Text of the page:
Russia's controversial health chief Onishchenko departs
Gennady Onishchenko, getting a vaccination against flu in Moscow
Russia's chief sanitary inspector, Gennady Onishchenko has been removed from his post and given a new job.
A spokeswoman for the Russian Prime Minister, Dmitry Medvedev, denied that Mr Onishchenko had been dismissed.
She said his contract had ended and he had now been appointed as an adviser to the prime minister.
During his tenure, Mr Onishchenko was widely known for making a number of controversial decisions regarding food products from neighbouring countries.
Correspondents say he used his position at the Rospotrebnadzor agency to punish countries which disagreed with Russia.
But Mr Onishchenko has always denied that political motives influenced the measures taken by the agency.Catalogue of controversial decisions
In March 2006 Russia banned the imports of wine and mineral water from Georgia, citing contamination of some shipments and warning of risks to health.
The move came at a time of deteriorating relations between the two countries as Georgia took a more pro-Western stance and stated it wanted to join the Western military alliance, Nato.
A similar stance was taken against Belarussia in 2009 as the country moved closer towards the European Union. The Russian food agency reacted by banning the export of vegetables on health grounds.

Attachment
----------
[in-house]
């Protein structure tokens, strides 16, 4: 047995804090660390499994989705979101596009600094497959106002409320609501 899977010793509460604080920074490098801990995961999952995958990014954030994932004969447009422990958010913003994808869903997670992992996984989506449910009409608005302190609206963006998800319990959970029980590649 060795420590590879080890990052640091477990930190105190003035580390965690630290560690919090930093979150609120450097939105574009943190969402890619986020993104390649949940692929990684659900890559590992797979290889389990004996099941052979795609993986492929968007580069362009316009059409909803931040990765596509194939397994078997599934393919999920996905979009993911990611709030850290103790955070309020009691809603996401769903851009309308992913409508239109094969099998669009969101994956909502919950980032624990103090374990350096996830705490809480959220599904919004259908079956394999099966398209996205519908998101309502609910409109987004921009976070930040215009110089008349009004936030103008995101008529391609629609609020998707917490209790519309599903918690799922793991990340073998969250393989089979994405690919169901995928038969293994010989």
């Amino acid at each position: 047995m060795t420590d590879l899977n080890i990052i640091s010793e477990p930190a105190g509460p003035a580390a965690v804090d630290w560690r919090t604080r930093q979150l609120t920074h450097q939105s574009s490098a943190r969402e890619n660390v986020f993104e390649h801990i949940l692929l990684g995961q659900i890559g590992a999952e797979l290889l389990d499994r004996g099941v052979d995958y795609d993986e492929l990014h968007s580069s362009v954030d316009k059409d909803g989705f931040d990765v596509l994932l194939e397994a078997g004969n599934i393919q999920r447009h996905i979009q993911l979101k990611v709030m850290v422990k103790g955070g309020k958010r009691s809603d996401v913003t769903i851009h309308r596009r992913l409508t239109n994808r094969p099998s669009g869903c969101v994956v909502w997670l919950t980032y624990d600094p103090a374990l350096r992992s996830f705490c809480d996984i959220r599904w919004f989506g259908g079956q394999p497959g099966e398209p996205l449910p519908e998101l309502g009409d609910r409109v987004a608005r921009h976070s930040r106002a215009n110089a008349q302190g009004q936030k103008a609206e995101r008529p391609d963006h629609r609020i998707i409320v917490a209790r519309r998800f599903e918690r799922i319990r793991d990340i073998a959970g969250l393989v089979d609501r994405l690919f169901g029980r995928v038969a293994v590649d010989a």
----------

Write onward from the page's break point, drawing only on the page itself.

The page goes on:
In August this year, Mr Onishchenko banned chocolate imports from Ukraine's largest confectioner, saying its products fell below safety standards. Correspondents say the decision coincided with the uneasy relationship over energy supplies, and may also have been in retaliation for Kiev's import duties on Russian cars and attempts to set up a customs union.
This month Lithuania - as it prepares to host an EU summit aimed at forging closer ties with neighbouring countries - was told its dairy products would be banned because they did no longer met the necessary quality standards.
He also recommended avoiding sushi because of a risk of tapeworms and he proposed killing crows, which he described as feathered wolves, for allegedly spreading bird flu.